MIDEAST WEEKAHEAD-High yields are last hope for battered Bahrain stocks
* Market is worst-performing in GCC
* Down 28 percent since street protests began
* Dividend yields very high compared to region
* But liquidity too low for many investors to benefit
* Saudi continues to suck funds from smaller markets
By Nadia Saleem
DUBAI, Nov 14 (Reuters) - Bahrain's stock market is the worst-performing in the region this year, but it has a major attraction: ultra-high dividend yields. Unfortunately, the market has become too illiquid for many investors to take advantage of that fact.
The main Bahrain stock index is down 7.6 percent year-to-date, underperforming all other countries in the Gulf Cooperation Council: Saudi Arabia, the United Arab Emirates, Kuwait, Qatar and Oman. Saudi Arabia is up 6.2 percent.
Continuous street protests, led by majority Shi'ites against the Sunni-dominated government, are dampening investor sentiment and weighing on the economy. The Bahrain index is down 28 percent since the protests began in early 2011, and has reached its lowest level since 2003.
Funds have been leaking out of the market, shrinking its capitalisation to 5.8 billion dinars ($15.4 billion) from 7.73 billion dinars in January 2011.
The country of about 1.3 million people does not have the rapid population growth needed to spur domestic demand in the absence of major export industries, so it is considered a "mature" rather than a potentially high-growth market by fund managers.
In one respect, though, Bahrain's market stands out: the return on stocks available from their dividends. Aluminium Bahrain (Alba) has a dividend yield of 14.0 percent based on last year's dividend, according to stock exchange data; Bahrain Telecommunications (Batelco) has a yield of 9.5 percent and BBK, a major bank, 6.4 percent.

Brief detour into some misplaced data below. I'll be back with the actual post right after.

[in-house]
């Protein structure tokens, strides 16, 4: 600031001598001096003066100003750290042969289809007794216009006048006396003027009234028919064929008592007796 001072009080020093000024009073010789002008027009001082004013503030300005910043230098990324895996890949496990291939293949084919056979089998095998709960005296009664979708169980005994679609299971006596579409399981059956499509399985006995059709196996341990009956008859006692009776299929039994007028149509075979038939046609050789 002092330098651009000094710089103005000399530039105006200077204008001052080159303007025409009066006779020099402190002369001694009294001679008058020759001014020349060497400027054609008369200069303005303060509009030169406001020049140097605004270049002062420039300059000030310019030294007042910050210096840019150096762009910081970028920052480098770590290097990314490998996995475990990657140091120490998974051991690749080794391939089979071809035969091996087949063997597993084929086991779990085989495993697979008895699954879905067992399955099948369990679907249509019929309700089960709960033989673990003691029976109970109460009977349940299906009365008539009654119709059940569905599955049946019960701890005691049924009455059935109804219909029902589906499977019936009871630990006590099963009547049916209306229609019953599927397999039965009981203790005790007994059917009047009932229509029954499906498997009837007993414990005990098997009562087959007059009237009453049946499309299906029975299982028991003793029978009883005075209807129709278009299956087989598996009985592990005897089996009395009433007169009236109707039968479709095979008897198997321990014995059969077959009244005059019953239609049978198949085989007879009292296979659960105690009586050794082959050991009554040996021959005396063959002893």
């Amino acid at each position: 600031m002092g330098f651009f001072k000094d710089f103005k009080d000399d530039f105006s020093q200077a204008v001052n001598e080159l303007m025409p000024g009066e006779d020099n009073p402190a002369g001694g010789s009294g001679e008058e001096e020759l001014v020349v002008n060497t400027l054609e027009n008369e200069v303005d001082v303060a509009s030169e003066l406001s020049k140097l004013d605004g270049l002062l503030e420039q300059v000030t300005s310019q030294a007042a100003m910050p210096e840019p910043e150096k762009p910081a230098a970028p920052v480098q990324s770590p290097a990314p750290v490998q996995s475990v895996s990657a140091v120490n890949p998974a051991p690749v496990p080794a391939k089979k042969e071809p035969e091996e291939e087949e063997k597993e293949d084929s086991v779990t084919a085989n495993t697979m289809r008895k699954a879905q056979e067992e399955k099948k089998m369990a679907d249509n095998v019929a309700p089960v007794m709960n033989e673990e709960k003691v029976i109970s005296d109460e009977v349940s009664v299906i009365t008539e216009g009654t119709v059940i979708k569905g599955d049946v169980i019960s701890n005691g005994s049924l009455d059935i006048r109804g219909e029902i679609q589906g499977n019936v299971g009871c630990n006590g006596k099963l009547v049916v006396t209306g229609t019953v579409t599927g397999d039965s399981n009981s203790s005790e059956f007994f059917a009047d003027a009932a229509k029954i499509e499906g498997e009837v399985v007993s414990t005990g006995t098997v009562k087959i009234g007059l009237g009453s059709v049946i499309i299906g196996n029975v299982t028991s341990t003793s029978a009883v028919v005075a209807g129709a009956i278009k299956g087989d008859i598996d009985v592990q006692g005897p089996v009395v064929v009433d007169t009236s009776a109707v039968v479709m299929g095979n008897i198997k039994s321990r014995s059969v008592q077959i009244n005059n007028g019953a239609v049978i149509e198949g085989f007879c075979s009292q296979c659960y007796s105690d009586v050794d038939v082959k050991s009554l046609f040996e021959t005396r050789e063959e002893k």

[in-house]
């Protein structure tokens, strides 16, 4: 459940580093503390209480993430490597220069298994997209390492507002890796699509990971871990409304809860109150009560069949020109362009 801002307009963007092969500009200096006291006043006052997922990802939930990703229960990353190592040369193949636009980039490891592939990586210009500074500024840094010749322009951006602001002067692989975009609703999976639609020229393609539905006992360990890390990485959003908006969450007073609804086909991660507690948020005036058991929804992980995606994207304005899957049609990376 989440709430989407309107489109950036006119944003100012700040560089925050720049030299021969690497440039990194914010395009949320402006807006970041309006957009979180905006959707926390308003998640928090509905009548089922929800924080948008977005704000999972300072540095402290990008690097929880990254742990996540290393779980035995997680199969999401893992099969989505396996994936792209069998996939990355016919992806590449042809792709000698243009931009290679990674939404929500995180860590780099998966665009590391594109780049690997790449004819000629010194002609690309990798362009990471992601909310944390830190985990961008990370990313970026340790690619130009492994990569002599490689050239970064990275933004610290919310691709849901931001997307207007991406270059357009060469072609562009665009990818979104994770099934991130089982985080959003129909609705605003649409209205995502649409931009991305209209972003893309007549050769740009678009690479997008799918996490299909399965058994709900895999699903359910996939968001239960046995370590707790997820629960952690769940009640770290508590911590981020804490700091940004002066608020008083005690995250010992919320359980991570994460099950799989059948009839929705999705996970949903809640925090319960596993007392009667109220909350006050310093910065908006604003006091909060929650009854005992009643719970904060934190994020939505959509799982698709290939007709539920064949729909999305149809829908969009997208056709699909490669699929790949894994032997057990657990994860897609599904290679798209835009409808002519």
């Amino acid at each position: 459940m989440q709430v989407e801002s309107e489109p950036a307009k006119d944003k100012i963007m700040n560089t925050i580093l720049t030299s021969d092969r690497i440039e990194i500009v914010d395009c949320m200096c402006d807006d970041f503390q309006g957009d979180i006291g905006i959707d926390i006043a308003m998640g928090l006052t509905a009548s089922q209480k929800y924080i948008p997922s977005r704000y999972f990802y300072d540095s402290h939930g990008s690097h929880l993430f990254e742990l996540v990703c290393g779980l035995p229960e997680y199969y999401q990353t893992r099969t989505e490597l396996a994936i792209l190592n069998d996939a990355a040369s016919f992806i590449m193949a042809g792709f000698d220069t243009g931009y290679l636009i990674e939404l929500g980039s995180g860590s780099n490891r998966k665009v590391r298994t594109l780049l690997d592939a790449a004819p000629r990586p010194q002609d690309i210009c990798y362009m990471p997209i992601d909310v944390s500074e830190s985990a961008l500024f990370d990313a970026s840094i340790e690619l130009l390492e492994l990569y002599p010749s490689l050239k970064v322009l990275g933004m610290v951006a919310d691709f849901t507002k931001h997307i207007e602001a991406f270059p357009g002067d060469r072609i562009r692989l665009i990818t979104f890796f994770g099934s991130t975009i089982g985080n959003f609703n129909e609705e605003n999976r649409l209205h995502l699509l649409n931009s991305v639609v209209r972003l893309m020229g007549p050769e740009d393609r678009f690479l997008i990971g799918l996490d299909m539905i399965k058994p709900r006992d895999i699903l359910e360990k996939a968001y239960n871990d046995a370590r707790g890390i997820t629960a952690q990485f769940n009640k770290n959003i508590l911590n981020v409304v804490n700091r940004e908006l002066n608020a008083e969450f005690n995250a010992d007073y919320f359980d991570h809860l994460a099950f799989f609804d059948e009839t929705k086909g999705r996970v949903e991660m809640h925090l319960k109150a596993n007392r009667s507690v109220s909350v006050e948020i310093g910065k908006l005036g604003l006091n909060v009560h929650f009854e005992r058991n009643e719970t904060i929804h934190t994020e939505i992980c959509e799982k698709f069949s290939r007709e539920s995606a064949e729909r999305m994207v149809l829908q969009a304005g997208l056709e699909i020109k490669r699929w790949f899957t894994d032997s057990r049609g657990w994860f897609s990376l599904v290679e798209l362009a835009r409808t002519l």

Such yields compare favourably with markets around the region. Qatar National Bank, for example, has a yield of 2.7 percent; Qatar Telecom paid just 1.9 percent at the end of 2011.
"I would look for certain stocks which currently have a double-digit yield and hold them for the long term, not for trading," said a Bahraini investment manager, who declined to be named because he was not authorised to speak to media.
"I would buy Alba, because it is a big industry and fairly competitive, and Batelco, because of the telecom sector's defensive nature."
But analysts say poor liquidity is deterring many investors from going after the dividends in Bahrain. The market has traded just 478 million shares so far in 2012, compared to the 72.5 billion in Saudi Arabia, the Gulf's largest market.
Thin trading volumes make it hard for investors to accumulate enough of a stock to benefit from the dividends - and increase risks by making it difficult to get out of a stock if investors want to redeploy their money.
"Bahrain is an exceptionally illiquid market. There are some companies with good yields, like Batelco, but the problem is that it is so illiquid that to have a meaningful position is impossible," said Shahid Hameed, Global Investment House's head of asset management for the Gulf region.
"There are few interesting opportunities because the bank and the telecom spaces are mature, so there's not much growth there - there's not much happening in Bahrain from an equities point of view."
Batelco reported a 25 percent drop in profit for the first nine months of this year, as fierce competition led to a loss of market share as well as falling prices and revenues.
At some stage, valuations in Bahrain may fall so low that there appears to be little further downside in prices, making the high dividend yields even more attractive. But even then, regional investors may hesitate to enter the market while bigger markets nearby, such as Saudi Arabia, continue to boom.
"Trading has moved to Saudi Arabia - over 91 percent of the GCC's aggregate trading value has moved there," said the head of investment at an Oman-based investment firm.
"There's great value in some of the banks from a yield point of view, but Bahrain is seen as a mature ex-growth market." (Editing by Andrew Torchia)
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